Native American ONE OF US IS LYING meets SADIE
When another girl is murdered on the Blackfeet Reservation, Mara and her friends doubt the Tribal Police will solve it. If they don’t investigate it themselves, they’ll be the only suspects—or worse—the next victims.
Thursday, July 10, 7:15 p.m.
Something about the beat of the drum makes me stop feeling like such a fraud. Like I’m not a sheep in wolf’s clothing. Or a doe in mountain lion skin. All the blood that matters thrums through my limbs to my feet, telling me I belong. This land is mine too. For better or worse.
The pounding beat vibrates in my chest, and I force myself not to blink in time with it. The cries of the men circling the drum make my throat dry and constrict, like it aches to sing in their rhythm. My muscles tense as they pound the leather-bound sticks against the hide as one, the beat getting faster and their voices getting higher.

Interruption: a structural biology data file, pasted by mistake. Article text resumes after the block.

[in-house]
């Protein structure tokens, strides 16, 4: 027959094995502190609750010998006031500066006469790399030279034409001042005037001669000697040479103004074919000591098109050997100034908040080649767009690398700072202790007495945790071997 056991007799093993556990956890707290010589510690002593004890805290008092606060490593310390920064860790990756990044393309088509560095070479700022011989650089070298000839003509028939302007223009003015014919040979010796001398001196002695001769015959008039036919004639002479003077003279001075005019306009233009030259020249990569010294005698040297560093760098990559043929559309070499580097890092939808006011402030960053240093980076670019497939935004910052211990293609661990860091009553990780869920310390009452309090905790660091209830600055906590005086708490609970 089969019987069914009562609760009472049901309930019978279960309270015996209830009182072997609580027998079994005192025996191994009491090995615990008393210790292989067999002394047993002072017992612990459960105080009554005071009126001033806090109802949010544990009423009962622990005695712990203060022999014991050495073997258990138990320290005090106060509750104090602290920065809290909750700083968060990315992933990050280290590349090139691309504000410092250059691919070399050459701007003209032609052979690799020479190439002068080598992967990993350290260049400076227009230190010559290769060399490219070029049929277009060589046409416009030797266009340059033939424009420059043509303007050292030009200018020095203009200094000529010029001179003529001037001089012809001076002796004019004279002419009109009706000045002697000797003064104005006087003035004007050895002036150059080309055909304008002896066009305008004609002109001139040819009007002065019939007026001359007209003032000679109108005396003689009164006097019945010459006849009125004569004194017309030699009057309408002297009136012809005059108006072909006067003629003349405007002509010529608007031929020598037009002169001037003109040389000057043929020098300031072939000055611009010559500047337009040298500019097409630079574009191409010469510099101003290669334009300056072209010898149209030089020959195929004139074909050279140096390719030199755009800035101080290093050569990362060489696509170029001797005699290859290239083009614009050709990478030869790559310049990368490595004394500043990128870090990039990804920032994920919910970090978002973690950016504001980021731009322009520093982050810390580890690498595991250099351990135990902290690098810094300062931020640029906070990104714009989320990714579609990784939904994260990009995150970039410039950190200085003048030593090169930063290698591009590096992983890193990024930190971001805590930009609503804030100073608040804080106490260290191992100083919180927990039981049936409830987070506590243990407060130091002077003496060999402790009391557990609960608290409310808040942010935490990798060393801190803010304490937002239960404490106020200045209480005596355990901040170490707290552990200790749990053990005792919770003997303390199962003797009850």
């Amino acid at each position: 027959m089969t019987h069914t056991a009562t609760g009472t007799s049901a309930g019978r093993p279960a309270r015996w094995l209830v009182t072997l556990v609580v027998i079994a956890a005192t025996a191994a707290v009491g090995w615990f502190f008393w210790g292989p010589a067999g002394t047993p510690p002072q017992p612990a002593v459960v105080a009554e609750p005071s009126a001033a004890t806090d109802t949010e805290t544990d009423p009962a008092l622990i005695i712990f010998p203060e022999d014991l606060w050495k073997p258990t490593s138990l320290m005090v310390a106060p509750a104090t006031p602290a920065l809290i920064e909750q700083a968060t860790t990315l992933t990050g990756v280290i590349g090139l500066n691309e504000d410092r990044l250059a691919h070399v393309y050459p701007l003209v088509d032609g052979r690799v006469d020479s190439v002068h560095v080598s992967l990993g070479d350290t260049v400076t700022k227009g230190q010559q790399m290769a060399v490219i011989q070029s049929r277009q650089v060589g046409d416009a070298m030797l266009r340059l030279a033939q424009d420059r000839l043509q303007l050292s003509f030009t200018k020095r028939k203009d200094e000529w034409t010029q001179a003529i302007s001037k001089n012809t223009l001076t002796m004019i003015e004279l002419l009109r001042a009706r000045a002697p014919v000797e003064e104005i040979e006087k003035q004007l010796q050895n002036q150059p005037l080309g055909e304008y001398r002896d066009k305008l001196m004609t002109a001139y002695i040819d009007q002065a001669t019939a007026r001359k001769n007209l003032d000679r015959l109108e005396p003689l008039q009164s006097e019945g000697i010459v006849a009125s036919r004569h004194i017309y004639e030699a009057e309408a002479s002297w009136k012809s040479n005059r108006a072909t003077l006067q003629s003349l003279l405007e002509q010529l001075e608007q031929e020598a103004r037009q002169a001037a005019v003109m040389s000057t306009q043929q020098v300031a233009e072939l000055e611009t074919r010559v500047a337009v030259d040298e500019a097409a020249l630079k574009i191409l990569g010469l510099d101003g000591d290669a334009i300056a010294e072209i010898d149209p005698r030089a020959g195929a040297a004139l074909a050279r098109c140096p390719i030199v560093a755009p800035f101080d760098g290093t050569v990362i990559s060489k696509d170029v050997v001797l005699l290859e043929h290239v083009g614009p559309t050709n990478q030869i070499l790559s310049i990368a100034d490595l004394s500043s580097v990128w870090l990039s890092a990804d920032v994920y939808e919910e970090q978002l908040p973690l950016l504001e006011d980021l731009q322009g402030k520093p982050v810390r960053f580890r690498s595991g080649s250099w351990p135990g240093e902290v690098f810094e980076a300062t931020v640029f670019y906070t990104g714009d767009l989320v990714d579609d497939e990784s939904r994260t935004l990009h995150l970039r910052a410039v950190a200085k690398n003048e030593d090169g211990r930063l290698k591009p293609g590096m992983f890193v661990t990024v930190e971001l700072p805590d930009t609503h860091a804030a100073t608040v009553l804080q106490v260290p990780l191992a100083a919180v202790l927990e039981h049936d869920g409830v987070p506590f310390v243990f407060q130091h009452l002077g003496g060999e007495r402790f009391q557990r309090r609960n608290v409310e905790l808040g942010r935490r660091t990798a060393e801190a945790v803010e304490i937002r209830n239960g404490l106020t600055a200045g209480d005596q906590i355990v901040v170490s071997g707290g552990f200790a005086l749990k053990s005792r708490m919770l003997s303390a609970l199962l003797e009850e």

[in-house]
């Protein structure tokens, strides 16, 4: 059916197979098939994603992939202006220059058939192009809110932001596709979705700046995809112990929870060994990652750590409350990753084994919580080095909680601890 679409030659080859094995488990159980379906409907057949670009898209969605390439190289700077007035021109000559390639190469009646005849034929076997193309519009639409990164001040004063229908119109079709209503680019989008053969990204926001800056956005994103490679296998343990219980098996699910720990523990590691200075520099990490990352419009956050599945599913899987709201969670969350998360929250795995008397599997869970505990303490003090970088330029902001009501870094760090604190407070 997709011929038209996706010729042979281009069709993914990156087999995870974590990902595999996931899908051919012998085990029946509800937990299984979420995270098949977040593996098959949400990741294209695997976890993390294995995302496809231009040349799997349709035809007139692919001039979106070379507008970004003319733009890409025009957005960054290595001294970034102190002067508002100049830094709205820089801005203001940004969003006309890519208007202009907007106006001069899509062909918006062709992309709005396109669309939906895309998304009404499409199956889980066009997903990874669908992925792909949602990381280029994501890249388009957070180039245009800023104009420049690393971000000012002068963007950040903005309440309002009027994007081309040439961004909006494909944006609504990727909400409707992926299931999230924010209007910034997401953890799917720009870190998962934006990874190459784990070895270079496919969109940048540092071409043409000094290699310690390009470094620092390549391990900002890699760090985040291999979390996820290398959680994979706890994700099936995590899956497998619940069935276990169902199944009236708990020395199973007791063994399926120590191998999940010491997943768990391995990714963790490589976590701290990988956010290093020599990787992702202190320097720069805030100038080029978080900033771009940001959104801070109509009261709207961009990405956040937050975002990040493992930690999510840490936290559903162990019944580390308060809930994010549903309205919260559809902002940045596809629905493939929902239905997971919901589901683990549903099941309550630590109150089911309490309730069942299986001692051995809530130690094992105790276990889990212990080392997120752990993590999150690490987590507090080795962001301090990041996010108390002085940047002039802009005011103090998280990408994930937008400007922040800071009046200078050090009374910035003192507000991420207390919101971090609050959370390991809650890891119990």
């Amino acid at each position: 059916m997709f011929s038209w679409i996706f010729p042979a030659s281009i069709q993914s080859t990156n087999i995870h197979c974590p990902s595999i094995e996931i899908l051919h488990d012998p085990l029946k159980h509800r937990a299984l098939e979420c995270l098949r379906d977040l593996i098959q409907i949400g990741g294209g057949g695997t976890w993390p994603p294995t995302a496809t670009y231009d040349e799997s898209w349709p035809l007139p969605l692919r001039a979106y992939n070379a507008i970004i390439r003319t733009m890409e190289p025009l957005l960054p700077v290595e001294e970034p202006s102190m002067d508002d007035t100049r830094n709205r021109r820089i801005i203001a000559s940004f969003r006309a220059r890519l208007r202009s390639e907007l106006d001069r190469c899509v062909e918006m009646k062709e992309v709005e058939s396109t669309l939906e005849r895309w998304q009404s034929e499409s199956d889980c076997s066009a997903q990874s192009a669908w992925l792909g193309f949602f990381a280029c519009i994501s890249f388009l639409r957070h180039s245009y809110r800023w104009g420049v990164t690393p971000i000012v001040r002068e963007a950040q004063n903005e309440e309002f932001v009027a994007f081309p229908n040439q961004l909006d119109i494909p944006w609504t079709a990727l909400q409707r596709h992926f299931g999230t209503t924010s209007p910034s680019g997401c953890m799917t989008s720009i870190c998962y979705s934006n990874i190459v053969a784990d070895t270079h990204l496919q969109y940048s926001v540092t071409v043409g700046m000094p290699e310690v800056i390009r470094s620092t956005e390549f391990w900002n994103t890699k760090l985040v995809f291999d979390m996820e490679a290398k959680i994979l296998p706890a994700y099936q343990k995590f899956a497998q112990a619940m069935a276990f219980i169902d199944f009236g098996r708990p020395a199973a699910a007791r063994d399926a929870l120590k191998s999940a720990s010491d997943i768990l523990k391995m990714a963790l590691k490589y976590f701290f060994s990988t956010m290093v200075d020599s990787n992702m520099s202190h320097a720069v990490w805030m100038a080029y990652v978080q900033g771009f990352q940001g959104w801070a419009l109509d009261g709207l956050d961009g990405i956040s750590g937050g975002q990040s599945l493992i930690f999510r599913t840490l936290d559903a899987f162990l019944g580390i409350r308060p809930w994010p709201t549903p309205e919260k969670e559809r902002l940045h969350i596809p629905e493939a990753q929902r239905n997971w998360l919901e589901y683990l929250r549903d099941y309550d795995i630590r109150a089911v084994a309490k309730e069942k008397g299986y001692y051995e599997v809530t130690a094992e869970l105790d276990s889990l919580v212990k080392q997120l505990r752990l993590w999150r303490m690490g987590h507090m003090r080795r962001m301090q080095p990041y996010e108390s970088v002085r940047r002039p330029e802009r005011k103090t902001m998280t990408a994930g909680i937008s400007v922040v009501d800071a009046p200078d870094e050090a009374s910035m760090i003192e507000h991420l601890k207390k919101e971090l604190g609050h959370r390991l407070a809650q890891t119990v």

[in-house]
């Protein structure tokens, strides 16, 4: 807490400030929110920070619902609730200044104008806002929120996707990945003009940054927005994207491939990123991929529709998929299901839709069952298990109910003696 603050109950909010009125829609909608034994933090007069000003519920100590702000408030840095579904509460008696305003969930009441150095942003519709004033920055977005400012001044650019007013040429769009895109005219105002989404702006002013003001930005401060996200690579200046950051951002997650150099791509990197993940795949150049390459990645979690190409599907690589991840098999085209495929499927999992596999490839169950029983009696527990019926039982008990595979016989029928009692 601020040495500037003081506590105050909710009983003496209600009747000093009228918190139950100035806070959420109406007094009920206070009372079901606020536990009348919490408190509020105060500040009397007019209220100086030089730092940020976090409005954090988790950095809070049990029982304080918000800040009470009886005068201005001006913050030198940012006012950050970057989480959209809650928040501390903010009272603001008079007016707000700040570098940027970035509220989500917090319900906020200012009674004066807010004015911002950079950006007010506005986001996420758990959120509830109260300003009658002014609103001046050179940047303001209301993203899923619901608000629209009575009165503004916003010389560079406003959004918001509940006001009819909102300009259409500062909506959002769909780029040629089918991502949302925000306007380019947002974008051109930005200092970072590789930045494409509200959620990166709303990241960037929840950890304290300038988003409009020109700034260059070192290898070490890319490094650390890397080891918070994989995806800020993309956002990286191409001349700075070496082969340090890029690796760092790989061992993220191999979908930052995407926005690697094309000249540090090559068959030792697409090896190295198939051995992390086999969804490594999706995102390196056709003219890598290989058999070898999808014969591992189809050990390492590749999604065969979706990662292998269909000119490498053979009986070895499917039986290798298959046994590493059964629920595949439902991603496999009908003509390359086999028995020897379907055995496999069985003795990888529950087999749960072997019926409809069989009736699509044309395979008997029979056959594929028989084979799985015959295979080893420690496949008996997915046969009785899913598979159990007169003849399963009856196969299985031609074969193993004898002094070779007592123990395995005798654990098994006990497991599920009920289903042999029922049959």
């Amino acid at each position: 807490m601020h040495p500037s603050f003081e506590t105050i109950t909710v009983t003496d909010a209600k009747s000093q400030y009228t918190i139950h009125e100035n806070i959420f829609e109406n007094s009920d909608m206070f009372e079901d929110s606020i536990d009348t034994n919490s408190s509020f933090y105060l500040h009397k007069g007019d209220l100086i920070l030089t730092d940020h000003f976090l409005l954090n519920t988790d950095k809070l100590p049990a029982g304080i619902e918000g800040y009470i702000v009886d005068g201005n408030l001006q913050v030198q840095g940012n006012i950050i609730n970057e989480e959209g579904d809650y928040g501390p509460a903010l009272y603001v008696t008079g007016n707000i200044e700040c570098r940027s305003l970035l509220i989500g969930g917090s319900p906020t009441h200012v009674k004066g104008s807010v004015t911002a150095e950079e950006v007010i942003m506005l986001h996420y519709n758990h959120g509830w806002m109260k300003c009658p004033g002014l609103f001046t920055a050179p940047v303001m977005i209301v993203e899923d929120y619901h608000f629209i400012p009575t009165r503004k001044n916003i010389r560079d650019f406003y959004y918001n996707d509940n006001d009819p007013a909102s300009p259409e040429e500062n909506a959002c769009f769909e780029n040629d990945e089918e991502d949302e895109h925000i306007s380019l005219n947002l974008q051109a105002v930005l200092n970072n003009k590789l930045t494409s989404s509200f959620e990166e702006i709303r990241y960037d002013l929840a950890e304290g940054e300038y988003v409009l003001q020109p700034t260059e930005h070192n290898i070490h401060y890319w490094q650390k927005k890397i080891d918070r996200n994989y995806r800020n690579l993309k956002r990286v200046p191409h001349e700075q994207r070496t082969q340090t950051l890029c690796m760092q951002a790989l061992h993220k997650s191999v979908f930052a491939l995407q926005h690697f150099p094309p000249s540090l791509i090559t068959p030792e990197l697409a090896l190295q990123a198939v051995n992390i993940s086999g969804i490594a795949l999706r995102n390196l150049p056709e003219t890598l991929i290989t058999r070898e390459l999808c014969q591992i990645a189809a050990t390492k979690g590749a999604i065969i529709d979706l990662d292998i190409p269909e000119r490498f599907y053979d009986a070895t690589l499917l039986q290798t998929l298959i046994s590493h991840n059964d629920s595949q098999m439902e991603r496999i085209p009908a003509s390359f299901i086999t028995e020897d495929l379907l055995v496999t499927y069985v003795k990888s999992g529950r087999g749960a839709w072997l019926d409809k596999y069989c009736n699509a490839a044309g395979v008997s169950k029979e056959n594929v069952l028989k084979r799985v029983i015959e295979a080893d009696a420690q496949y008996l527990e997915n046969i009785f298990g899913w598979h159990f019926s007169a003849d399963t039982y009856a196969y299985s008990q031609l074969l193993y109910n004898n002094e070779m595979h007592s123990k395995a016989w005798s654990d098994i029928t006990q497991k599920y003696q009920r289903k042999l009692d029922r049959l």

The older man, cowboy hat shadowing his face, whacks his stick harder as the others pause. A younger man in a flat-billed baseball cap sings alone, a wail sinking into his undulating voice, and then each of them hit the drum in sync again. Their voices rise to intertwine with his like a united battle cry. Goosebumps rise on my skin, and I sink further into the bleacher bench.
Women in beaded dresses with colorful shawls and men in buckskin regalia with feathered shoulder and back bustles dance to the beat past the drumming group. They have bells strapped around their legs and plumes of feathers in their hands. Some of their faces are painted in the old ways, with black and red, making them look fierce, powerful.